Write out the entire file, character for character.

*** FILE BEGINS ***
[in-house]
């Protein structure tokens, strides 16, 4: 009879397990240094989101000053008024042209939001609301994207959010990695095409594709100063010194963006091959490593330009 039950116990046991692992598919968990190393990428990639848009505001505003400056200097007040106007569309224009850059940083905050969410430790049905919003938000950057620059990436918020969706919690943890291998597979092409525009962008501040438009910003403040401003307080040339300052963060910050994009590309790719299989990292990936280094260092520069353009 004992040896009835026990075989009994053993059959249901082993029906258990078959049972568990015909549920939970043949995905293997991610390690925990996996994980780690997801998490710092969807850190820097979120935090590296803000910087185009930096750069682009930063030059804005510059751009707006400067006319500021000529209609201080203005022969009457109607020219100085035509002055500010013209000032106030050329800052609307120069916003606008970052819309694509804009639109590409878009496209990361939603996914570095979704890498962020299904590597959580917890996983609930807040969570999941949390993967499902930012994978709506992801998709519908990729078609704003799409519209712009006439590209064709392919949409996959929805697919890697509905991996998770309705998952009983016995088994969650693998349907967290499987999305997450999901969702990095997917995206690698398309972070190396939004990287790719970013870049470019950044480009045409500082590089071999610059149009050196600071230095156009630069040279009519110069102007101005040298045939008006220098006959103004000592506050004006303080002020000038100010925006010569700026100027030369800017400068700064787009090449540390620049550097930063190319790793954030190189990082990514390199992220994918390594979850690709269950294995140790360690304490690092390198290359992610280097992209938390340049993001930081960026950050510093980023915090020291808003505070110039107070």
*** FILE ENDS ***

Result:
[in-house]
């Protein structure tokens, strides 16, 4: 009879397990240094989101000053008024042209939001609301994207959010990695095409594709100063010194963006091959490593330009 039950116990046991692992598919968990190393990428990639848009505001505003400056200097007040106007569309224009850059940083905050969410430790049905919003938000950057620059990436918020969706919690943890291998597979092409525009962008501040438009910003403040401003307080040339300052963060910050994009590309790719299989990292990936280094260092520069353009 004992040896009835026990075989009994053993059959249901082993029906258990078959049972568990015909549920939970043949995905293997991610390690925990996996994980780690997801998490710092969807850190820097979120935090590296803000910087185009930096750069682009930063030059804005510059751009707006400067006319500021000529209609201080203005022969009457109607020219100085035509002055500010013209000032106030050329800052609307120069916003606008970052819309694509804009639109590409878009496209990361939603996914570095979704890498962020299904590597959580917890996983609930807040969570999941949390993967499902930012994978709506992801998709519908990729078609704003799409519209712009006439590209064709392919949409996959929805697919890697509905991996998770309705998952009983016995088994969650693998349907967290499987999305997450999901969702990095997917995206690698398309972070190396939004990287790719970013870049470019950044480009045409500082590089071999610059149009050196600071230095156009630069040279009519110069102007101005040298045939008006220098006959103004000592506050004006303080002020000038100010925006010569700026100027030369800017400068700064787009090449540390620049550097930063190319790793954030190189990082990514390199992220994918390594979850690709269950294995140790360690304490690092390198290359992610280097992209938390340049993001930081960026950050510093980023915090020291808003505070110039107070």